Are you aware of any increased risk for the child?

    My best regards to you,
    Jackie Kelley RN MS CDE

  • Gabrielle

    Hi Jackie,

    I haven’t come across that research but my guess is that as research dollars increase towards figuring out the cause(s) of autism, the connection between autism and autoimmune diseases will be investigated.

    Your experience also points to the way that with 1 in 150 children being diagnosed with autism in the US, every person in the pediatric medical field needs training on how to understand autism and connect with parents and kids. Every pediatric doctor, nurse, tech, etc., may meet a child with autism any day.

    All best,

  • Stephanie

    Hi, I find it interesting. I would have first thought you would be nervous that your child could develop diabetes.

    Instead, they ended up with ASD.

    I on the other hand have a 12 year old boy with High Function Austism and a 9 year old Type 1 Diabetic.
    I have the link of having Rheumatoid Arthritis since I was 16. All our diseases are auto-immunne.. Not sure what to tell you…

  • Ande

    My 14 year old has Asperger’s (male). My 10 year old (male) was just diagnosed with T1DM. I’m worried that my 6 year old (female) will be next.

  • Meg

    I have type 1 diabetes and my son has aspergers. I have another son who does not show signs of autism; he is 3 1/2 years old. I wasn’t aware of an increased risk either. No one in my family has Type 1 diabetes or autism.

  • Stacie

    My sister has RA. My son has type 1 and also has a language disorder that falls on the spectrum. I find this very interesting.

  • GiGi Stephenson Roark

    I am a type 1 diabetic woman who has Aspergers. My first child, a girl, was born with Downs syndrome, deafness, a seizure disorder and autism. My son who is from my 2nd marriage is Aspergers like myself but neither are diabetic. I wasn’t diagnosed with Aspergers until 13 years ago when I was 42 years old just after my son was diagnosed.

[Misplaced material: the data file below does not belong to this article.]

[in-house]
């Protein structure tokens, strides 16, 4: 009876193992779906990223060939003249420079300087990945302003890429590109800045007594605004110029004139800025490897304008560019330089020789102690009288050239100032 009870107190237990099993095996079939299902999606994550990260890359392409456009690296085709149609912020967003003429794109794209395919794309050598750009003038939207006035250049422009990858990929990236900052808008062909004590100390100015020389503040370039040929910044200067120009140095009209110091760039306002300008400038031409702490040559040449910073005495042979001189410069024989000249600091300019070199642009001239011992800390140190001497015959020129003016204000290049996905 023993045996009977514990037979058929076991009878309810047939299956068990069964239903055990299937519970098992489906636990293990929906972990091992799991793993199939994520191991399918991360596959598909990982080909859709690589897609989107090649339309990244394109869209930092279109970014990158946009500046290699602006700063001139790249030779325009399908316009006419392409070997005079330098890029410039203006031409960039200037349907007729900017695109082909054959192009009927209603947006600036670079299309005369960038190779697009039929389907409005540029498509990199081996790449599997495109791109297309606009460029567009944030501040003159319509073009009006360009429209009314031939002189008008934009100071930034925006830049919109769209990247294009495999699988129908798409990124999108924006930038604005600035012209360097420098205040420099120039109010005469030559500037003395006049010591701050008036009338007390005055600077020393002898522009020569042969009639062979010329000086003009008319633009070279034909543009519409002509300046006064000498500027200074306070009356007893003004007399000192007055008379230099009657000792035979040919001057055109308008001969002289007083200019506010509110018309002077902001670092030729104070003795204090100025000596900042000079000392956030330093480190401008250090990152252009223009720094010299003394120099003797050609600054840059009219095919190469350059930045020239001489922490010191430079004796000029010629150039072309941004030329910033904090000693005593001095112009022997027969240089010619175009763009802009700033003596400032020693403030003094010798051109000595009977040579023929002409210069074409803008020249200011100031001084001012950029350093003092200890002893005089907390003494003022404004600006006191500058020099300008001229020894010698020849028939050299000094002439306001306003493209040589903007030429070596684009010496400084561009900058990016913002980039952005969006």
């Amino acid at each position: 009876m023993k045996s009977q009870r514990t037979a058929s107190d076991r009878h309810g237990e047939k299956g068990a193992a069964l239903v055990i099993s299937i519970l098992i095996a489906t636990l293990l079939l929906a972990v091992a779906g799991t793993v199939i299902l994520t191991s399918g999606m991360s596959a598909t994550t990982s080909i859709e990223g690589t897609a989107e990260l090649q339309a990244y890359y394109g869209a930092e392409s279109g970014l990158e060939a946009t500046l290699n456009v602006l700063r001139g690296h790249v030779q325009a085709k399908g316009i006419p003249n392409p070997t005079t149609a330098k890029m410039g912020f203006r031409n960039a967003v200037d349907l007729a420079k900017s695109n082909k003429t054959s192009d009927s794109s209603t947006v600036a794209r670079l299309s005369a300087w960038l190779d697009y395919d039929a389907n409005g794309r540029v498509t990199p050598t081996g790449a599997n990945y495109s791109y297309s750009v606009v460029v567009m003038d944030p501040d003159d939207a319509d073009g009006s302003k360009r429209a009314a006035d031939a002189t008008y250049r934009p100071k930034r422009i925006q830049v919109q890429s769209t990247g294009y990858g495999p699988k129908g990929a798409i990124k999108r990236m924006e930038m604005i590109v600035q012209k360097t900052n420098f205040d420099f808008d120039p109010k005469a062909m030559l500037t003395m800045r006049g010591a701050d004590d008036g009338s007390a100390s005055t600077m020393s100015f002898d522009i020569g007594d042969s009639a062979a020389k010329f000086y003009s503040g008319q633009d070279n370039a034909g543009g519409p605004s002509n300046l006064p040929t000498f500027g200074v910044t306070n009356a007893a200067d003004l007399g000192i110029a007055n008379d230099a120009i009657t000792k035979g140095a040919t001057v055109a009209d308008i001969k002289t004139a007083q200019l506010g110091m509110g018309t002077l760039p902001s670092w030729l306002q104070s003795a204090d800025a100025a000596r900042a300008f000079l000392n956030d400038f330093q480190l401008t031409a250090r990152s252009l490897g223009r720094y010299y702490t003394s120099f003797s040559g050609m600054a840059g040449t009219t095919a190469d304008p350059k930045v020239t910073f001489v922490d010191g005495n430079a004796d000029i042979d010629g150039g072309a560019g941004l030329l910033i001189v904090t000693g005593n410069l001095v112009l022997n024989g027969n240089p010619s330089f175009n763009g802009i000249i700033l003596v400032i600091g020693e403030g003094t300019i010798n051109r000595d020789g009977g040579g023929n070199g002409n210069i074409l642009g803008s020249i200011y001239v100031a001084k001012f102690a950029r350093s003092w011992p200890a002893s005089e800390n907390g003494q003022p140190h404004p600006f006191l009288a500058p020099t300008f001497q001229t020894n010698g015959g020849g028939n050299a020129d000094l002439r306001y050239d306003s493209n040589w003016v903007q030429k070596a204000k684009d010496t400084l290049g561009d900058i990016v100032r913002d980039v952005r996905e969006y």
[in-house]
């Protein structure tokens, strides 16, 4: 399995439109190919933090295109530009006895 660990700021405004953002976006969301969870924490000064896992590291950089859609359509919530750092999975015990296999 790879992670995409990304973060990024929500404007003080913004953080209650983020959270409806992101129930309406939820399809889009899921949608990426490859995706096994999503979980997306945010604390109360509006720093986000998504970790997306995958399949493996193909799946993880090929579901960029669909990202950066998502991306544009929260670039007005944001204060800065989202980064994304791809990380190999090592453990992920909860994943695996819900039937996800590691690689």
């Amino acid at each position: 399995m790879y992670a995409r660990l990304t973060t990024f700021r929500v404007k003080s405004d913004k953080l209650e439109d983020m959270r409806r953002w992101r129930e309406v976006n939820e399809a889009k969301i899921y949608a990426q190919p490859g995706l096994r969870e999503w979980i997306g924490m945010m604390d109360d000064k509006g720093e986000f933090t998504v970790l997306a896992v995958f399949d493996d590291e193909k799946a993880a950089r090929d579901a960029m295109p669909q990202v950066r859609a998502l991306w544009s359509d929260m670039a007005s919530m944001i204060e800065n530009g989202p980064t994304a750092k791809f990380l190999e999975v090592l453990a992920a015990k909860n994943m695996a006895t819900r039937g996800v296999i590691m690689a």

• Nvo Spektar

      I am a physicist, I’ve been researching for two years the biological effects of non-ionizing electromagnetic radiation. I’m sure radiation is the cause of rapid growth of cancer, heart disease, obesity, diabetes, autism and some other diseases. The diseases you have listed are not hereditary. Perhaps the hereditary factor plays some minor role, but nothing more than that. I’m sure the cause comes from the environment. But what is it? In my opinion it is simply an electric current. Electric current in households is used in an irregular and dangerous manner, with the delusion that non-ionizing electromagnetic radiation not harmful to human health. This is especially true for mobile telephony and Wi-Fi technology. From the World War I to the present, the level of non-ionizing electromagnetic radiation in homes increased about 100 000 times. Тhe intensity of the microwaves is 1 000 000 000 000 000 000 (billion billions) higher than the intesity of the microwaves that exist in nature. This radiation is genotoxic and mutagenic.The occurrence of the disease is preceded by a metabolic disorder due to the difficulty of absorption and transport in the electromagnetic fields of minerals that are necessary for physical and mental health. That’s the essence of the problem.

      • GiGi Stephenson Roark

        That’s very interesting. There is so much to learn about how the environment contributes to the many medical conditions we are afflicted with. Good luck with your research.